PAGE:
In children with progressive deformity, there is a decrease of longitudinal growth and a loss of the normal proportionality of trunk growth, and the loss of sitting height highlights this phenomenon. The loss of sitting height is related to the severity of the deformity.


Adolescent IS: the pubertal growth spurt

Puberty is a turning point in children with IS as the pubertal growth spurt increases the risk of deformity progression. Duval-Beaupère et al. have showed that during a pubertal growth spurt, as a rule of thumb, scoliosis will worsen substantially in most cases (19-22).

Perfect knowledge of the distinct stages of puberty is essential to supply a rationale, and well balanced, treatment strategy.

Chronological age is a poor indicator of remaining growth and pubertal growth spurt; as a rule of thumb, bone age should be preferred (23-26).

Puberty starts at 11 years of bone age in girls and 13 years of bone age in boys. The beginning of puberty is characterized by an acceleration of growth, not only at the level of the spine. A dramatic increase in stature, a significant change in the proportions of the upper and lower body segments, a modification of the overall morphology of the body, and the development of the secondary sexual characteristics are typical of this period.

During the pubertal growth spurt, growth is far more noticeable in the trunk than in the lower limbs; in particular, during puberty, 2/3 of growth is at the level of the trunk (sitting height) and 1/3 at the level of the lower extremity (sub-ischial length). At skeletal maturity, the thoracic spine (T1–T12 segment) represents about 30% of sitting height, and one single thoracic vertebra and its disc represent about 2.5% of sitting height. Similarly, the lumbar spine (L1–L5 segment) is about 19% of sitting height, and one single lumbar vertebra and its disc do stand for about 3.5% of the sitting height (1,2).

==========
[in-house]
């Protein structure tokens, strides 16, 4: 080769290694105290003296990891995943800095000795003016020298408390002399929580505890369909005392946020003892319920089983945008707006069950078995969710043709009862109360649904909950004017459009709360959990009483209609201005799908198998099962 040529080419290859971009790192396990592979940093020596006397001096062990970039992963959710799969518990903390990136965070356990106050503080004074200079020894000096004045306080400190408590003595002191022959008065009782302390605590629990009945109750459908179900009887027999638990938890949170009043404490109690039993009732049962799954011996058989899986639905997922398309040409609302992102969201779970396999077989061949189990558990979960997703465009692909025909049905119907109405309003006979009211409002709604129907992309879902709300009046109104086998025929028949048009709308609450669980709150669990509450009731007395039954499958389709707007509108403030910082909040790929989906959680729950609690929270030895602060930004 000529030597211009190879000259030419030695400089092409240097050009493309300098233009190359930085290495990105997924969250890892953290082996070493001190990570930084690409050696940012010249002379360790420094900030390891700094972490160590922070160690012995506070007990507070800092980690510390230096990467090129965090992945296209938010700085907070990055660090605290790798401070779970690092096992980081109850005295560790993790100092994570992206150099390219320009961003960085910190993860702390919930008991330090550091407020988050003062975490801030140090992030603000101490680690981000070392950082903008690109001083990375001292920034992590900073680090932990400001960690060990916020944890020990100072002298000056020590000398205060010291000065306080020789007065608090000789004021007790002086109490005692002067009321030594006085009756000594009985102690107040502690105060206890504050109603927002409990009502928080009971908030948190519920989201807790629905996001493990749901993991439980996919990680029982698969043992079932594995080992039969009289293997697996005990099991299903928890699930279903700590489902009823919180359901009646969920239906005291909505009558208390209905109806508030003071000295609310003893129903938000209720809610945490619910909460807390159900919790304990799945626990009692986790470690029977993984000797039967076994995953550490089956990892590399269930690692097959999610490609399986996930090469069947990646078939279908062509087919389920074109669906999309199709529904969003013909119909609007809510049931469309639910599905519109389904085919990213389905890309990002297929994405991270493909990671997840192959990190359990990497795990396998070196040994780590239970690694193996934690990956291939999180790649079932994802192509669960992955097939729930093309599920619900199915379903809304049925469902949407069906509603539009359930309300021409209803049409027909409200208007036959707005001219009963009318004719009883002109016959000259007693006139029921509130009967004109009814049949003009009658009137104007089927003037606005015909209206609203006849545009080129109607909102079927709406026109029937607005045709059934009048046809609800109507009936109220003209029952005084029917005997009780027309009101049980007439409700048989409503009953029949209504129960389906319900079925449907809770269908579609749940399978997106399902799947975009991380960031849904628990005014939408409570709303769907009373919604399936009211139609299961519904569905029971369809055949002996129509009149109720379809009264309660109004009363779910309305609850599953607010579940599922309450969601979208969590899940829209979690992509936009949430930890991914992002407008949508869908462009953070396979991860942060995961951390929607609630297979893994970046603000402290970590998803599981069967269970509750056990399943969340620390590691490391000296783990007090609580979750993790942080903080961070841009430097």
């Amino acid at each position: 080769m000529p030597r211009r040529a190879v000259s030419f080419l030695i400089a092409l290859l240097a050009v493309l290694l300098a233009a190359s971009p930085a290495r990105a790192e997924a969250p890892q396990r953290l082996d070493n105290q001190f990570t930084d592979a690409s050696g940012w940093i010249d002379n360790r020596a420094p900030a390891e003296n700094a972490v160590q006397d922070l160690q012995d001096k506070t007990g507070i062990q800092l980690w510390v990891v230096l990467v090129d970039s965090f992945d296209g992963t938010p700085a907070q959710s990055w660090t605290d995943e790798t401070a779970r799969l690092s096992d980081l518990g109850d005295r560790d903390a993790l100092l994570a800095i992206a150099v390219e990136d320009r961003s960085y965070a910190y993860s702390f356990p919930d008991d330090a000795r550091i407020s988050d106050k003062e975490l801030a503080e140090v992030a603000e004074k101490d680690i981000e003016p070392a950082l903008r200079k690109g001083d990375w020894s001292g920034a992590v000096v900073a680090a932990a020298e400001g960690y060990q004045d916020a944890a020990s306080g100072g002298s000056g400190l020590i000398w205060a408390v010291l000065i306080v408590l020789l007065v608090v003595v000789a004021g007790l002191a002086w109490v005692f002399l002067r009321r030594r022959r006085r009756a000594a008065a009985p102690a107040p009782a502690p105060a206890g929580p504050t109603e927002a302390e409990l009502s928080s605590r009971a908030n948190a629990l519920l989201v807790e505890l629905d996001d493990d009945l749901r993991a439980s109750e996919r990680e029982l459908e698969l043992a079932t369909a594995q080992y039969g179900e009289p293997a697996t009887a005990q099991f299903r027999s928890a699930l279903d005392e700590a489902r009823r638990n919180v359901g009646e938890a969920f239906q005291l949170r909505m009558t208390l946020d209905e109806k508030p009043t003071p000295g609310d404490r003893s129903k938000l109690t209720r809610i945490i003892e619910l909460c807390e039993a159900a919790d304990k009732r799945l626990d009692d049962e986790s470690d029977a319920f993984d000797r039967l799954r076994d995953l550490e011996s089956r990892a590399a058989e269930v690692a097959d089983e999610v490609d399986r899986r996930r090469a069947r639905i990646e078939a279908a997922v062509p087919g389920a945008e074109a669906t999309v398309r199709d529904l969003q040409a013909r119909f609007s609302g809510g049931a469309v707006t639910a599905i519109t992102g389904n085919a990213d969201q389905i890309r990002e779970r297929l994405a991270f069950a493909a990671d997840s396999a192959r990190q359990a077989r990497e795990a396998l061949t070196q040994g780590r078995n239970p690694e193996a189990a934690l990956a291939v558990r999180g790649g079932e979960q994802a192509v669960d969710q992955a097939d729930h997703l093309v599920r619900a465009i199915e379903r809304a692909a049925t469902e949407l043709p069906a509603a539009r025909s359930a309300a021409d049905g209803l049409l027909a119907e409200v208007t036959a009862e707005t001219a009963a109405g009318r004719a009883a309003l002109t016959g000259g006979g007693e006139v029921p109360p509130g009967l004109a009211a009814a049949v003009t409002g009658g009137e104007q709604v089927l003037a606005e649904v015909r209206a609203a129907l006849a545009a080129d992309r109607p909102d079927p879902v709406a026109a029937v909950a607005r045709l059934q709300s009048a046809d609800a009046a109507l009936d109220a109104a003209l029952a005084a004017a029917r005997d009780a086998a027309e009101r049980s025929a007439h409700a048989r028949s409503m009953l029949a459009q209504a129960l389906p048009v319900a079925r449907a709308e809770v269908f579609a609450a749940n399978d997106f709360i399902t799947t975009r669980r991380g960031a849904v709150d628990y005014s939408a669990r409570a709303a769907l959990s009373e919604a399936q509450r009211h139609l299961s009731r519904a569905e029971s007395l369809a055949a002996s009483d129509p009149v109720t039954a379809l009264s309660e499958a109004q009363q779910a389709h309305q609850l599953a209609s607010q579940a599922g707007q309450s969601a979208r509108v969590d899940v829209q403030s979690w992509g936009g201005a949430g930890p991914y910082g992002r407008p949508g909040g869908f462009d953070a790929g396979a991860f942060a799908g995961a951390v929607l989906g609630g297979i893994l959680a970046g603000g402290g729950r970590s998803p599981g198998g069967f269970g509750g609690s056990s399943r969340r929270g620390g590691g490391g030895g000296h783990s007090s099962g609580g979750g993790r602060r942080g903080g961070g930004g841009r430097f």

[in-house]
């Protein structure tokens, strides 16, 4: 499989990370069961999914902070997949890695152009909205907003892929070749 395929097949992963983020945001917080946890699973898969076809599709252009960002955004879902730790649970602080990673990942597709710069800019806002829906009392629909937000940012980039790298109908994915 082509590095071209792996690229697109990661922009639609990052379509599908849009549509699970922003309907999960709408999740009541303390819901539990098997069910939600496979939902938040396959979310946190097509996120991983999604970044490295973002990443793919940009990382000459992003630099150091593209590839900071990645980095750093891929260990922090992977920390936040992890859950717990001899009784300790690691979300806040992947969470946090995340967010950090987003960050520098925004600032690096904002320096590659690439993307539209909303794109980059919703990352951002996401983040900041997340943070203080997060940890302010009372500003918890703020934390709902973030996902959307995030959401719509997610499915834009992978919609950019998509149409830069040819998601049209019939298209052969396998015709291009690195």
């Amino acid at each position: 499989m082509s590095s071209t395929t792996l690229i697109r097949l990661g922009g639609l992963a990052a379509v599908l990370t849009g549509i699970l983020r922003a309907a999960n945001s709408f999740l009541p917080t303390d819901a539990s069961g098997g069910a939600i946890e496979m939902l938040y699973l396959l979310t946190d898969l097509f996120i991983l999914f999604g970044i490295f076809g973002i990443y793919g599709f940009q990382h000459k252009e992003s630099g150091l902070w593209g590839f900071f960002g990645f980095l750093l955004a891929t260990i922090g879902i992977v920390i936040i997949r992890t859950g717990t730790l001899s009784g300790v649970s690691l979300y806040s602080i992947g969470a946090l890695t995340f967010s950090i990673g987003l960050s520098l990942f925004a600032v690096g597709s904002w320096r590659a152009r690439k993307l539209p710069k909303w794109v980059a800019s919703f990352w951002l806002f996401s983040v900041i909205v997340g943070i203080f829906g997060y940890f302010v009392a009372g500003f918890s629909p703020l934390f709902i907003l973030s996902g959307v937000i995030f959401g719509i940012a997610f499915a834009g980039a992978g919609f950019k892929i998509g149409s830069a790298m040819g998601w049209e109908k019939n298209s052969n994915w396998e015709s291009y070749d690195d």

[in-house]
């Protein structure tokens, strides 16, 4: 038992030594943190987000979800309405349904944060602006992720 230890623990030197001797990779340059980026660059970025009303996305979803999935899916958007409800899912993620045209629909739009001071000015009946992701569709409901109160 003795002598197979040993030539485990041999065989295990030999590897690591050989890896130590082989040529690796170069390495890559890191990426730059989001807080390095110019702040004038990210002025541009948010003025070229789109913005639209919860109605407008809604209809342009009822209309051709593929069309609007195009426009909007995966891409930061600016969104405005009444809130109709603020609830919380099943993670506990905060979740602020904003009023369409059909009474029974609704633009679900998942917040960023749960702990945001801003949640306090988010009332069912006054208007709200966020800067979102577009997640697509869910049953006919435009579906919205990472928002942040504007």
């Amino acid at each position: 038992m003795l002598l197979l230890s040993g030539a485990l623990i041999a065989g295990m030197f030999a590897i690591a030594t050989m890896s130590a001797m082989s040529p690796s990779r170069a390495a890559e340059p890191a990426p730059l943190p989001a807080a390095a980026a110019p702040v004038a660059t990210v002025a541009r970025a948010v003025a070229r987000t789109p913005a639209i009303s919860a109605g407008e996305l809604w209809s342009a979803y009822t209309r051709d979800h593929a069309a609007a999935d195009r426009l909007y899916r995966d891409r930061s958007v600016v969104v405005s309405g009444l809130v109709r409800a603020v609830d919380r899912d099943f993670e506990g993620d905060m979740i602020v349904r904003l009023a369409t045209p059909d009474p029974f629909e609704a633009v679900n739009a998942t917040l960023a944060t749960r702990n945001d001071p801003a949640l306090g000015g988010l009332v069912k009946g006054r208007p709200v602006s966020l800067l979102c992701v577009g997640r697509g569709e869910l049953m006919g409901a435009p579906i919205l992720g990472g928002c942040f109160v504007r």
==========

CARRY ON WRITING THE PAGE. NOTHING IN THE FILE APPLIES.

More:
During puberty, standing height increases by 1.4 to 1.5 cm/year, and a new period of acceleration of growth can be observed. It is for this very specific reason that most spinal deformities tend to worsen substantially during puberty (2-4,27,28).

At the beginning of puberty, boys have 13% of remaining growth, which represents about 22.5 cm (12.5 cm in sitting height and 10 cm in sub-ischial length). Similarly, girls have 12% of remaining growth, which represents about 20.5 cm (11.5 cm in sitting height and 9 cm in sub-ischial length).

The peak growth velocity occurs between 13 and 15 years of bone age in boys and between 11 and 13 years of bone age in girls. After this period, there is a substantial decrease in the annual growth rate, with the lower limbs stopping to grow rapidly. At the end of the peak height velocity, the remaining growth is about 5.5 cm (4 cm in the sitting height and 1.5 cm in the lower limbs).